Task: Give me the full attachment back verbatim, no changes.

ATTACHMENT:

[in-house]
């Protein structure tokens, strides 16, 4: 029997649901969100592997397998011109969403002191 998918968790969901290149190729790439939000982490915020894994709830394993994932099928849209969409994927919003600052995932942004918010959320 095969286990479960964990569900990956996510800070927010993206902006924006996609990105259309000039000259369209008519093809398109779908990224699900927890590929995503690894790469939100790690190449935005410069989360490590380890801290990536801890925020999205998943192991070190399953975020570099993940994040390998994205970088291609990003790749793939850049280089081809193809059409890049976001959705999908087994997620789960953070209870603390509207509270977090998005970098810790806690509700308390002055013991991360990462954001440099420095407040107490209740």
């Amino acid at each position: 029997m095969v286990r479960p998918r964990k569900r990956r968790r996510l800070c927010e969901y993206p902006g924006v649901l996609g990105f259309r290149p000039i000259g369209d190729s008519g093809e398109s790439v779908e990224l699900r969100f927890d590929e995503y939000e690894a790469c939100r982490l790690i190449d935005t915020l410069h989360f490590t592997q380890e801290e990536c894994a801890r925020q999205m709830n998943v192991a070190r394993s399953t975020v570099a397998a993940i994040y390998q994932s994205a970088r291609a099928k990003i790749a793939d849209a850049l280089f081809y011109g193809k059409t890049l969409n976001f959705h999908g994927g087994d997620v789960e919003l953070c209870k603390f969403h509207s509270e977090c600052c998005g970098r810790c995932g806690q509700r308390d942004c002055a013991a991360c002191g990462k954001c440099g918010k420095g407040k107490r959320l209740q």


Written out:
[in-house]
């Protein structure tokens, strides 16, 4: 029997649901969100592997397998011109969403002191 998918968790969901290149190729790439939000982490915020894994709830394993994932099928849209969409994927919003600052995932942004918010959320 095969286990479960964990569900990956996510800070927010993206902006924006996609990105259309000039000259369209008519093809398109779908990224699900927890590929995503690894790469939100790690190449935005410069989360490590380890801290990536801890925020999205998943192991070190399953975020570099993940994040390998994205970088291609990003790749793939850049280089081809193809059409890049976001959705999908087994997620789960953070209870603390509207509270977090998005970098810790806690509700308390002055013991991360990462954001440099420095407040107490209740």
């Amino acid at each position: 029997m095969v286990r479960p998918r964990k569900r990956r968790r996510l800070c927010e969901y993206p902006g924006v649901l996609g990105f259309r290149p000039i000259g369209d190729s008519g093809e398109s790439v779908e990224l699900r969100f927890d590929e995503y939000e690894a790469c939100r982490l790690i190449d935005t915020l410069h989360f490590t592997q380890e801290e990536c894994a801890r925020q999205m709830n998943v192991a070190r394993s399953t975020v570099a397998a993940i994040y390998q994932s994205a970088r291609a099928k990003i790749a793939d849209a850049l280089f081809y011109g193809k059409t890049l969409n976001f959705h999908g994927g087994d997620v789960e919003l953070c209870k603390f969403h509207s509270e977090c600052c998005g970098r810790c995932g806690q509700r308390d942004c002055a013991a991360c002191g990462k954001c440099g918010k420095g407040k107490r959320l209740q």